The student news site of Highlands High School

The Hilltopper

The student news site of Highlands High School

The Hilltopper

The student news site of Highlands High School

The Hilltopper

Weight Room Injuries: How to Prevent Them

Former Bronco halfback, Terrel Davis, autographs bobblehead, image courtesy of PICRYL

“The more you put into football, you train, you prepare, the harder you play, then the better the results are going to be and that is true in life… you can’t think you’re going to be great at anything without putting work into it.”

Terrel Davis’ Hall of Fame speech is the mantra that a profusion of professional players have followed. Without it, they wouldn’t have made it past high school. 

But even someone as acclaimed as Terrel Davis overestimated their ability to push themselves. Davis was known for pushing his limits when he trained and sustaining heavy workloads as well as running the ball in a way that placed excessive stress on his knees. 

Davis’s career was cut short after numerous knee injuries siphoned his playing time and he only played 17 games over the course of his final three seasons. He’s an unfortunate example of how overtraining can cut your career short. 

Losing a playmaker is detrimental to a team’s success which is why proper recovery and training techniques have become so essential, especially when it impacts the players’ long-term health. 

Highlands PE (also sports medicine and personal fitness) teacher Jill Taylor believes overtraining can be detrimental to an athlete’s success. 

“Overtraining can lead to overuse injuries. The body needs time to heal and recover from a workout/training session. Not allowing recovery time can lead to players being injured because their bodies are not in peak performance condition.”

Overtraining also isn’t beneficial to an athlete’s gains in the weight room because when one pushes a muscle past failure (the idea of pushing a muscle/muscle group past the point of exhaustion), it often stops producing results during that lift. This leads to unnecessary stress on the tendons and ligaments and leads to injury.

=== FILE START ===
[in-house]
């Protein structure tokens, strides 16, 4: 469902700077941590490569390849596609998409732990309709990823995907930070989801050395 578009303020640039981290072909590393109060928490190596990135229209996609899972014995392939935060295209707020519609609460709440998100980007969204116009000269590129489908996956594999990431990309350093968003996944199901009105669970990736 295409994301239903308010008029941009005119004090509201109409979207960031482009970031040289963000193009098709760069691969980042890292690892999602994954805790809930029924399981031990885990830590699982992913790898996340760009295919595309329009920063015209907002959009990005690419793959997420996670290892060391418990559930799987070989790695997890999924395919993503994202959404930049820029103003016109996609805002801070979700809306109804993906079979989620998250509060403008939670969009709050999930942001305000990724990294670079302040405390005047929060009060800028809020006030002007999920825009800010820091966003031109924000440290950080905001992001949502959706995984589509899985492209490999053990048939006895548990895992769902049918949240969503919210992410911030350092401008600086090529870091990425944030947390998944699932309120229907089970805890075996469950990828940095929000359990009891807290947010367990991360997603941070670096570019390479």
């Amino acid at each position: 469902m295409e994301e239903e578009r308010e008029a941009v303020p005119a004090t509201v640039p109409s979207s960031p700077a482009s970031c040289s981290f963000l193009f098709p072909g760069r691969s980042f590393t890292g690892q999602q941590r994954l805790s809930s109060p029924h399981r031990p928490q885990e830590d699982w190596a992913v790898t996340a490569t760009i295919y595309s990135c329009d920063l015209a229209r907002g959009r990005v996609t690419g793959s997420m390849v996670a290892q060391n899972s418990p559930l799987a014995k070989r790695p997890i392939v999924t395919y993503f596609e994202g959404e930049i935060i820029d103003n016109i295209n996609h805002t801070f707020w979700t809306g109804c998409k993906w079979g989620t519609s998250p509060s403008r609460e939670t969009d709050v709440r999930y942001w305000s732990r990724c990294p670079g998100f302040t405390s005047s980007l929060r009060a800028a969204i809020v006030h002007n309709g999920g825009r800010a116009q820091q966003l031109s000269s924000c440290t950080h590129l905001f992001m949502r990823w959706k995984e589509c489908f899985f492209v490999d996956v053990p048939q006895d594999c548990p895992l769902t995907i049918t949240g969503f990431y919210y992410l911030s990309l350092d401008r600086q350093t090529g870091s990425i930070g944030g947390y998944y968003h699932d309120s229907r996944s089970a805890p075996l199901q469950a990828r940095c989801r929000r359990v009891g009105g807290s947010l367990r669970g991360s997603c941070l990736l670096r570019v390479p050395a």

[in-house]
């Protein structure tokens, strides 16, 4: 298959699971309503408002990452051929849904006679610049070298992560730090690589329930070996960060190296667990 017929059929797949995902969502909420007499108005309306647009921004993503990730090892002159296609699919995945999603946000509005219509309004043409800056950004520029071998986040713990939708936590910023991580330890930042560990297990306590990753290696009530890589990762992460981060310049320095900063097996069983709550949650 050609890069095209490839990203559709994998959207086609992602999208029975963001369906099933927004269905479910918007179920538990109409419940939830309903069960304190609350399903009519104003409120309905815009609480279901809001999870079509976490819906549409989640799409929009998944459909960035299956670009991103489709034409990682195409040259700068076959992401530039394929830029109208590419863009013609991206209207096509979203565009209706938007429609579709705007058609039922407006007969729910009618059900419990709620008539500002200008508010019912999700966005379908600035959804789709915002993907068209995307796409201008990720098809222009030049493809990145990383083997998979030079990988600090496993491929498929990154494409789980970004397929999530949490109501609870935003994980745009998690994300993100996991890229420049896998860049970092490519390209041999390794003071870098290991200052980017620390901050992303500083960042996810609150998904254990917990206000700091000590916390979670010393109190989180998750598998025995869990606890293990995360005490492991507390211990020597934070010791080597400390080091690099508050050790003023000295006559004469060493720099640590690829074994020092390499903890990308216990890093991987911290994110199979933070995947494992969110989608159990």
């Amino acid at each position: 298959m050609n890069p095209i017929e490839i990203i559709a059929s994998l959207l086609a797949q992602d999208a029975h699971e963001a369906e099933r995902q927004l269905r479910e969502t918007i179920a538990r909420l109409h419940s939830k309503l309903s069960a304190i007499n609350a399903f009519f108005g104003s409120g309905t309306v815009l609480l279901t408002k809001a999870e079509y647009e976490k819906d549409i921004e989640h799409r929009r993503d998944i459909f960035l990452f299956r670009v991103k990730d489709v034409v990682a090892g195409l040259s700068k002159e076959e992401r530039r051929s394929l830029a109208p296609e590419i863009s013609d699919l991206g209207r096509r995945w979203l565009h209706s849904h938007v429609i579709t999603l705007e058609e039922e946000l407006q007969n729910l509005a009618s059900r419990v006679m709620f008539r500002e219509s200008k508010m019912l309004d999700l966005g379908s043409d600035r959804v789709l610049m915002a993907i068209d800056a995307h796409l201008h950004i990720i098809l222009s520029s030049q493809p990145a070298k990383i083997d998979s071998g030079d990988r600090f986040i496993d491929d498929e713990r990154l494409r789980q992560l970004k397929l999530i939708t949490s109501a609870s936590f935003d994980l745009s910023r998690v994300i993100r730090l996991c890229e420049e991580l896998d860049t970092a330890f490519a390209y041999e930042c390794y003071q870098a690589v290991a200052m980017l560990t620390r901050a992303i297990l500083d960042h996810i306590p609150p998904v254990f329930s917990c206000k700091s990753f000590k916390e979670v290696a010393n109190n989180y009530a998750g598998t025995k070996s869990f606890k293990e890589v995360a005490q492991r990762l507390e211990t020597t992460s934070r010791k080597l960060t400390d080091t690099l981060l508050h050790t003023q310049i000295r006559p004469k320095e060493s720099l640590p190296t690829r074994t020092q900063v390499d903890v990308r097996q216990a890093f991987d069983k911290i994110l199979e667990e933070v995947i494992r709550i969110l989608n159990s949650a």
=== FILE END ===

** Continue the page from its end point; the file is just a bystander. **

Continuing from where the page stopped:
The “king of all workouts”: the barbell squat, happens to be more harmful than many realize. The squat has been regarded as one of the best workouts for athletes looking to build explosiveness. Squats target the quadriceps (the anterior muscle group of the leg), the hamstrings (the posterior muscle of the leg), and the glutes. 

It’s true that squats are one of the best workouts for generating athleticism but they place stress on the ligaments of the knee, especially for somebody with longer femurs which many NFL and college players have. 

The landmine squat is a criminally underrated alternative to the squat and is much safer. The knees sustain less stress and the explosive benefits remain nearly the same. Landmine squats also don’t require a spotter and there is less risk of injury when performing the lift. 

Common barbell squat injuries are muscular tears, strain on the legs/knees/hip/groin/back, knee sprains, and herniated discs (back). 

Of course, lifting technique is essential for preventing injuries and every NFL and NCAA strength and conditioning coach should thoroughly be able to demonstrate proper form and ensure that athletes maintain said form.

But in many cases, notably at the high school level, coaches will negligently allow their players to lift heavier loads than their body is capable of. This can create cool weight room videos but provides little benefit athletically if any at all. 

“Using improper techniques for lifting is dangerous and can lead to both traumatic and overuse injuries.  Poor posture, improper form, progressing too quickly, and not using a spotter are all factors that can increase your chances of injury on the field.” Taylor added. 

Although athletes shouldn’t extensively lift more than they’re capable of handling, progressively increasing the weight slightly past one’s comfort zone is pivotal in gaining strength, albeit as long as the exercise doesn’t place a major strain on the tendons and ligaments of the extremities.

Leave a Comment

Comments (0)

All The Hilltopper Picks Reader Picks Sort: Newest

Your email address will not be published. Required fields are marked *

This site uses Akismet to reduce spam. Learn how your comment data is processed.